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Water Shortage: Why Are We Running Out of ‘Blue Gold’?

Our planet is experiencing an unprecedented water shortage. There are many reasons for this, but they all have to do with man - and climate change. First of all, world population is growing and this leads to an increase of water demand. In addition, as a consequence of global warming, droughts are more frequent and ice glaciers melt faster. As a result, we are losing drinking water and increasing the amount of sea water that is unusable for life.

water shortage

Leaving no one behind. This is the title of the latest report by UN WATER, the United Nations agency that monitors freshwater reserves around the world. According to experts, our planet is experiencing an unprecedented water shortage. For example, 1 in 4 people – about 2.1 billion people – do not have access to safe water sources. Moreover, more than a third of the world’s population lives without basic sanitation.

The Alarming Data about Water Shortage

This is a real global emergency. Every year there are over 840,000 victims of diseases caused by the use of dirty or contaminated water, including 340,000 children under the age of 5. In other words, that is over 1,000 victims a day.

The situation is particularly dramatic in developing countries in Africa, South East Asia and Latin America. Here, wars, natural disasters and the devastating impact of climate change have drastically reduced water stocks. However, this problem also affects the industrialized nations. Excessive consumption – and waste! – of water has in fact forced cities such as Cape Town, Sao Paulo, Mexico City, London and Rome, to plan periodic rationing of running water.

A Limited Resource

Blue gold is not an unlimited resource. Above all, the supplies of drinking water for all living beings on Earth are not infinite. Fresh water accounts for only 2.6% of the total. And for the most part it is in glaciers, surface water reservoirs, groundwater tables and the atmosphere. These valuable reserves are modified and influenced by climate change, environmental characteristics and human activities. The amount of fresh water on the Planet is always the same, but we have less and less of it.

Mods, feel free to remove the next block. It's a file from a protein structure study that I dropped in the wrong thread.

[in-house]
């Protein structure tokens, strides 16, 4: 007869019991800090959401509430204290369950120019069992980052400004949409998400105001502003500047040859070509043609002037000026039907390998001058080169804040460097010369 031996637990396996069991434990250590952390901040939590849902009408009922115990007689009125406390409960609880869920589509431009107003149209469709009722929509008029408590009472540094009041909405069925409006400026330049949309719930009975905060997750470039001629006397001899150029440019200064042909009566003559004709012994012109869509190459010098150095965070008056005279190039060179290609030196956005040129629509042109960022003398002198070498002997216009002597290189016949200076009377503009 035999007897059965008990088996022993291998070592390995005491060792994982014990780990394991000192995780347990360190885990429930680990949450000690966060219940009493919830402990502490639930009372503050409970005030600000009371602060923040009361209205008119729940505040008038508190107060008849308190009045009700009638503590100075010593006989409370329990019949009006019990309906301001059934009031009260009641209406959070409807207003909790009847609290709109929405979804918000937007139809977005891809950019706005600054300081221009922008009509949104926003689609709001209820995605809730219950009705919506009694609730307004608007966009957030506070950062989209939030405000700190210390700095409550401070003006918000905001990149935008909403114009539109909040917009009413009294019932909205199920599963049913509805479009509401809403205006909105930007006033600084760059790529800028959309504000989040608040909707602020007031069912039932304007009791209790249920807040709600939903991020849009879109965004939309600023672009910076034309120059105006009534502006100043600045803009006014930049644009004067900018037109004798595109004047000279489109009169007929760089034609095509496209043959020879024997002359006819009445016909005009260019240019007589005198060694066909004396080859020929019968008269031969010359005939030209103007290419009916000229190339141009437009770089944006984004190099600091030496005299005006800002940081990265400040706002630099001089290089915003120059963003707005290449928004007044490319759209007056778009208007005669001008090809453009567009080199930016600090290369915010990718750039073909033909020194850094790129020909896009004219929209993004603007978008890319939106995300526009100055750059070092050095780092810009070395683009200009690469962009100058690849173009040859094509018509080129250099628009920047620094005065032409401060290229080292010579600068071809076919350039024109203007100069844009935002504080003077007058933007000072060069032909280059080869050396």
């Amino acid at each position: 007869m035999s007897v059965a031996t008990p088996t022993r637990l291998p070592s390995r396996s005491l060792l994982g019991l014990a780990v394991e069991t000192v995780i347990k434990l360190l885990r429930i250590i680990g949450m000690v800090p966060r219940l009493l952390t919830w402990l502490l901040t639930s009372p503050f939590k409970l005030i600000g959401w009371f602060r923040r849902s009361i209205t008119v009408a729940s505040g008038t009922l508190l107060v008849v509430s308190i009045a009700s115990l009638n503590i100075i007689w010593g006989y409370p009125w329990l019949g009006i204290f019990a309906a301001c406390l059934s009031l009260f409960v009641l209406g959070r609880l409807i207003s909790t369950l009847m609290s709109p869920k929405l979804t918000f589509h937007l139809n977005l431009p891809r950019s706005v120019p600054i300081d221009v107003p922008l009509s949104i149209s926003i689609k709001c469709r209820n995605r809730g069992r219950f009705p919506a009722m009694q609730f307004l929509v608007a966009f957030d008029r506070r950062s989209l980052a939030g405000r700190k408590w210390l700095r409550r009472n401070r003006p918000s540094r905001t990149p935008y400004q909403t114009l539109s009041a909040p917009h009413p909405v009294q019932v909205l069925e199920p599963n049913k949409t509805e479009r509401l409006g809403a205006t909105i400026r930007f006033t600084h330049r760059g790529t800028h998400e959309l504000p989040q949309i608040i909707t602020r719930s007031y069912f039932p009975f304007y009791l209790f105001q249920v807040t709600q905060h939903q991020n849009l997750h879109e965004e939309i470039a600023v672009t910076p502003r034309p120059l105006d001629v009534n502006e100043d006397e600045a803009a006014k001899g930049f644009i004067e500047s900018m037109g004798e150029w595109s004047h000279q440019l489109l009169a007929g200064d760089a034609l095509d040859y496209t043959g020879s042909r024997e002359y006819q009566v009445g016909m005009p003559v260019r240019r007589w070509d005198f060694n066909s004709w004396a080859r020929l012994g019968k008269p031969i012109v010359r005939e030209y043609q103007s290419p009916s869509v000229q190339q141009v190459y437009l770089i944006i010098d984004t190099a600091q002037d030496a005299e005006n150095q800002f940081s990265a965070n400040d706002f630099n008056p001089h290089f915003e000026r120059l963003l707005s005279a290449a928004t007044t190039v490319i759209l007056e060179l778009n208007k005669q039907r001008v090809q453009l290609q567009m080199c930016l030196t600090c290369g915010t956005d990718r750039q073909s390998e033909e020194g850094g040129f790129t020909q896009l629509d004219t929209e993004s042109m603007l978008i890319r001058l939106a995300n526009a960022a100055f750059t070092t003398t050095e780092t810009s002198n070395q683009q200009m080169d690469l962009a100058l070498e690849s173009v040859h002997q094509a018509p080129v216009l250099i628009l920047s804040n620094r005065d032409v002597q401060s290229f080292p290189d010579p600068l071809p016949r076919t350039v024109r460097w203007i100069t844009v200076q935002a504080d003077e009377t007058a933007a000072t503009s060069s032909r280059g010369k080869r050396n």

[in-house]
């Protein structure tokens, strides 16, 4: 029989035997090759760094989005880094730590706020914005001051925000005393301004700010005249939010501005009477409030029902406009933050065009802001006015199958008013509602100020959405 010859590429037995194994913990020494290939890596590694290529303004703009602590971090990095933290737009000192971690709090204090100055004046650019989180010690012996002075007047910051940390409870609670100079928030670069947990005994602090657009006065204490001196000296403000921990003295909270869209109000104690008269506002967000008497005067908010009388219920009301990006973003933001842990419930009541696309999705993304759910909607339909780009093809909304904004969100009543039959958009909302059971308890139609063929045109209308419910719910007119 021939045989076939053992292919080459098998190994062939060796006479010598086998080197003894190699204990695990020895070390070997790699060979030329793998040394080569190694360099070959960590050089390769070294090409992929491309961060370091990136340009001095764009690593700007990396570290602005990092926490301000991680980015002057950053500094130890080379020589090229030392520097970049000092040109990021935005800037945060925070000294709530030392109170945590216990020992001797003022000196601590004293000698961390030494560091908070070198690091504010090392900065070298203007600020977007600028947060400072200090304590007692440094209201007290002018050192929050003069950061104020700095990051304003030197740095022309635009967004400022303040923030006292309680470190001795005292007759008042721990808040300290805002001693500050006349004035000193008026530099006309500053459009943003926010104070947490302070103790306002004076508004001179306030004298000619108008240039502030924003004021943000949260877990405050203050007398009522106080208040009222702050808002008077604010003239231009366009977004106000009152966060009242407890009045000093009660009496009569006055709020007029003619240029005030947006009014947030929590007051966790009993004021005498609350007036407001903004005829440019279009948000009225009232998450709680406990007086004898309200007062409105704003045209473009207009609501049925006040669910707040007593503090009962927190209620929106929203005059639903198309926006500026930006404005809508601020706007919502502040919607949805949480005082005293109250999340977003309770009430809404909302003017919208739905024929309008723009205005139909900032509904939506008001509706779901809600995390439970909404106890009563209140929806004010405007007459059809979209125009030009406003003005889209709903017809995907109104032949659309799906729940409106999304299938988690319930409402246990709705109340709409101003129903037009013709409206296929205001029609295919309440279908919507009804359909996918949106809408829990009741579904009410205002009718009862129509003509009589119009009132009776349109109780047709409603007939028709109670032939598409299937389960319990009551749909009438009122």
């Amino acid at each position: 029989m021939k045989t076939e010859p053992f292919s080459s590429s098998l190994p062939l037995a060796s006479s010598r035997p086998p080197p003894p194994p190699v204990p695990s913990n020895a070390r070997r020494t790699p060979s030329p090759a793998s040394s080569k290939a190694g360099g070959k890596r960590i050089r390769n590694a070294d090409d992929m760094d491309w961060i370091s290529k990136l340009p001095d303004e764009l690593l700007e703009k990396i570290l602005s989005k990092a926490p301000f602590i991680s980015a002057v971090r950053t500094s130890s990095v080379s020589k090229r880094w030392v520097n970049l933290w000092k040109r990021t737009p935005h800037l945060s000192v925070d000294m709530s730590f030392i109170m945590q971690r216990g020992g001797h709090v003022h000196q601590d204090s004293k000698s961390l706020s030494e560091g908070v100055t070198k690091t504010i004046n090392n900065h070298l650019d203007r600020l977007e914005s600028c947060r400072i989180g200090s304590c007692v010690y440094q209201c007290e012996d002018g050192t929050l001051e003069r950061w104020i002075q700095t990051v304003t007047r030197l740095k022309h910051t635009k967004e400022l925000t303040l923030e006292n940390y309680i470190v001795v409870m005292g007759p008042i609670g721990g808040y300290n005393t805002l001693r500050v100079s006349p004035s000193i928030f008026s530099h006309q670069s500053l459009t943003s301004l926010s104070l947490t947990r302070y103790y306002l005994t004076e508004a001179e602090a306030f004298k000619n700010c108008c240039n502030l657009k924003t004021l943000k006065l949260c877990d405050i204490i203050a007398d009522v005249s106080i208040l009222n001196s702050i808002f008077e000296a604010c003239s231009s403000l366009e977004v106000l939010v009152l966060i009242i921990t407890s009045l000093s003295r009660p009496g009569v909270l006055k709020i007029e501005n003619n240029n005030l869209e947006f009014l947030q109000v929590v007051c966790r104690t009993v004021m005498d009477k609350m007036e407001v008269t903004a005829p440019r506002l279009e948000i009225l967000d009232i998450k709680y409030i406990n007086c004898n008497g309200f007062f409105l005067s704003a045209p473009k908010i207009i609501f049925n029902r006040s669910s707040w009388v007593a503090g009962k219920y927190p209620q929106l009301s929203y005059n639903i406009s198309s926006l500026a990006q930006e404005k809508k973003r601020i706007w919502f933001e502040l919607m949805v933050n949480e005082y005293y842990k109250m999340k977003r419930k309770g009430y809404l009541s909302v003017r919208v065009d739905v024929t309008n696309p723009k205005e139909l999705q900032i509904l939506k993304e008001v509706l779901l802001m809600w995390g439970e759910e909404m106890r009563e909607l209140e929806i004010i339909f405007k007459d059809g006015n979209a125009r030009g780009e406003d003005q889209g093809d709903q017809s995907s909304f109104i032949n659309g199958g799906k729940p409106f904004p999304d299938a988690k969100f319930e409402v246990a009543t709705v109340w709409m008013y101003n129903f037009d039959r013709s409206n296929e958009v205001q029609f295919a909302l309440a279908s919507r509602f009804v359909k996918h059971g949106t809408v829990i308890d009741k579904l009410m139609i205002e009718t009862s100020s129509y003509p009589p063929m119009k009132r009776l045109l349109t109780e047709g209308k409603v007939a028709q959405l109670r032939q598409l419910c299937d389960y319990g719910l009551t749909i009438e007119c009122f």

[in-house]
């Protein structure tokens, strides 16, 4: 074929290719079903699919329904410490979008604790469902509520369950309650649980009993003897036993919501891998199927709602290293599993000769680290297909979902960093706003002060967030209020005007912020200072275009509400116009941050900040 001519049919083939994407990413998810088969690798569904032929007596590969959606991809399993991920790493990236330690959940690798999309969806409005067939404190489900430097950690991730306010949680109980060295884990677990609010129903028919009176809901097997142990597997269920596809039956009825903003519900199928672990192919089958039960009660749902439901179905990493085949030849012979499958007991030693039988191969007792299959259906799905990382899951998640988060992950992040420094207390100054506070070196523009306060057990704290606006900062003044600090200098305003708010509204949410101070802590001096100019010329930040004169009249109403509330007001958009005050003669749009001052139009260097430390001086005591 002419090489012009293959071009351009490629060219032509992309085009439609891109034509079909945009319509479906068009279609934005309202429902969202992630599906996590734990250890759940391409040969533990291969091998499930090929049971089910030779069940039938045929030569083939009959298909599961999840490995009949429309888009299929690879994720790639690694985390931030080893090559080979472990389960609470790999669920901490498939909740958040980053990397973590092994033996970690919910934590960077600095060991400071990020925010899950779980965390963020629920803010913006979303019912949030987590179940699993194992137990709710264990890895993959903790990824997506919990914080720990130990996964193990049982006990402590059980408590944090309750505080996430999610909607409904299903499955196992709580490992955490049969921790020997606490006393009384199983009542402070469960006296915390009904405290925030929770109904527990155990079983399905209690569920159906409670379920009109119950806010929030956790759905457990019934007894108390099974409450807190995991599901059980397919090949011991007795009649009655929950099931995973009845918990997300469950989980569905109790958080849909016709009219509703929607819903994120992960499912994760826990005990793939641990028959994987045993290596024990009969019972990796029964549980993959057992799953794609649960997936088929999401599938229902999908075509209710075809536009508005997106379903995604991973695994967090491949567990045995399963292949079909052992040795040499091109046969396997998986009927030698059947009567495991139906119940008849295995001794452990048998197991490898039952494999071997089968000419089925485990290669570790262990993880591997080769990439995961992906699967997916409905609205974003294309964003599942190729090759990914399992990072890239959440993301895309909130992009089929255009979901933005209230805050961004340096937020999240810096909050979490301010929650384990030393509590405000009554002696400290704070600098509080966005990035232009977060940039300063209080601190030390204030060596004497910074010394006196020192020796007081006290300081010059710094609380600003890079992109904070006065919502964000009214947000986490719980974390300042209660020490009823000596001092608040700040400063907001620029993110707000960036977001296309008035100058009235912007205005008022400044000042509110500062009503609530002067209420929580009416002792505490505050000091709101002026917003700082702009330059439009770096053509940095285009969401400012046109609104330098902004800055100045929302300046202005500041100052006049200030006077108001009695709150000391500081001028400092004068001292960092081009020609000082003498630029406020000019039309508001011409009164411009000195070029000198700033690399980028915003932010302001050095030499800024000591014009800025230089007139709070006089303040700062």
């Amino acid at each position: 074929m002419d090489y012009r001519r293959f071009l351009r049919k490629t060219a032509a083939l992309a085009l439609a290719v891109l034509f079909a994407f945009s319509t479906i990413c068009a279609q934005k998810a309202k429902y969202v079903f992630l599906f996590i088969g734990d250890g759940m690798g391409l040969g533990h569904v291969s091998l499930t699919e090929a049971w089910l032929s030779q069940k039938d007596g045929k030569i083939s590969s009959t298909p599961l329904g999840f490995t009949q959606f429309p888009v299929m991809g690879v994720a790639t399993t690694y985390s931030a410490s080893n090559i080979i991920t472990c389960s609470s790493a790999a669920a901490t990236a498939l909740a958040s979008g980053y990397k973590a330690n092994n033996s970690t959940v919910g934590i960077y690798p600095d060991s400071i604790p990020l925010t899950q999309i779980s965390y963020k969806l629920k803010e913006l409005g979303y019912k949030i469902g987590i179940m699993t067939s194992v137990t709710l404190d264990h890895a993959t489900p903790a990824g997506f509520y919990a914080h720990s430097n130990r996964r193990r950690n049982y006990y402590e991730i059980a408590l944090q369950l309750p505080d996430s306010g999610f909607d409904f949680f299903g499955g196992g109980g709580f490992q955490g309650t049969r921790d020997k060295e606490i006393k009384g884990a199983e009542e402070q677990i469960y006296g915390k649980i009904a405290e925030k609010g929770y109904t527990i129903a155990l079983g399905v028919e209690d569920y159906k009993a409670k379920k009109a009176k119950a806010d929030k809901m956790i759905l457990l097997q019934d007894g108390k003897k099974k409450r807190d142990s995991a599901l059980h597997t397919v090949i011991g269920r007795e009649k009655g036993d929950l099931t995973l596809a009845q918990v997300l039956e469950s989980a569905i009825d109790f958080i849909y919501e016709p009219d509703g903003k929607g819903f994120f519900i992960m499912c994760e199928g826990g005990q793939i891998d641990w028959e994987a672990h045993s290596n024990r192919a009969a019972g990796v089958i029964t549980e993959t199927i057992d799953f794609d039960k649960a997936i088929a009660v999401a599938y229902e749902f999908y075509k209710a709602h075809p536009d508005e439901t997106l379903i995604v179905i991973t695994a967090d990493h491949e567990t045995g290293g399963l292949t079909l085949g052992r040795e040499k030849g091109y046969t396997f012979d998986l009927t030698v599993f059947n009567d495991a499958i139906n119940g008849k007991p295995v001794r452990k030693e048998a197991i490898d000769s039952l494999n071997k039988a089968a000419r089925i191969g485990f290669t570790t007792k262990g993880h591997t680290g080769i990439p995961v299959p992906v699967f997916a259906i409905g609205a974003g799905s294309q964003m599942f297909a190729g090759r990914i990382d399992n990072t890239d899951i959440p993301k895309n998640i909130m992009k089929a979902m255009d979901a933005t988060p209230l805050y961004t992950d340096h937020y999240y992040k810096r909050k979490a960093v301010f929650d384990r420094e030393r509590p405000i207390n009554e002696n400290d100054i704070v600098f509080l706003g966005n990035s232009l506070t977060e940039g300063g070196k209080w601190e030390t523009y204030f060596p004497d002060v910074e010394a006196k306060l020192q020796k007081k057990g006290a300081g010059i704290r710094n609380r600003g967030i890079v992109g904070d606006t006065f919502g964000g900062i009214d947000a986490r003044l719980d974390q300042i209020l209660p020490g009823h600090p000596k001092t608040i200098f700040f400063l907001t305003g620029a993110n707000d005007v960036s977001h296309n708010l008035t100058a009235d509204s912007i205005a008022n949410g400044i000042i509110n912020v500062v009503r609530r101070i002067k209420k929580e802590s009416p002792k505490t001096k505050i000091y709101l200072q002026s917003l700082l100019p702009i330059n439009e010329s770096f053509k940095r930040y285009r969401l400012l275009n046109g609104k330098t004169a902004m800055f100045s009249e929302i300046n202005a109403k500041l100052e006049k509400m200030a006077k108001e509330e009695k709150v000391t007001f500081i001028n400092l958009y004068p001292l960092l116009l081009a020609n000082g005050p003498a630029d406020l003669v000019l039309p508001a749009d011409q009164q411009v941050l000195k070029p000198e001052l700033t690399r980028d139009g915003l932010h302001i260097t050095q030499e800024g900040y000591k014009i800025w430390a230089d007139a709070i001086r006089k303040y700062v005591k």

The World Resources Institute (WRI) is a non-profit organization that measures global natural resources. According to its estimates, 17 countries around the world may actually deplete their water resources, especially those in groundwater aquifers.

Scientists’ predictions are worrying to say the least. At this rate, by 2030, water shortage, combined with the impact of war, drought, famine and climate change, could generate over 700 million displaced people.

Why There Is Water Shortage?

What is causing the current global water crisis? The reasons are different, but they all have to do with man.

One of the main reasons is the huge increase in the world population. Water consumption is growing because it has to satisfy everyone and global demand has increased 6 times over the last 100 years.

Moreover, there is a link between water shortage and climate change. Long and frequent periods of drought undermine the necessary irrigation of agricultural land. When this happens, we need to take more water from underground aquifers.

At the same time, global warming is dramatically accelerating the pace of melting glaciers. As a result, glacier water ends up in the oceans, raising sea levels and the amount of salt water. In short, we are losing drinking water and increasing the amount of sea water that is unusable for life.

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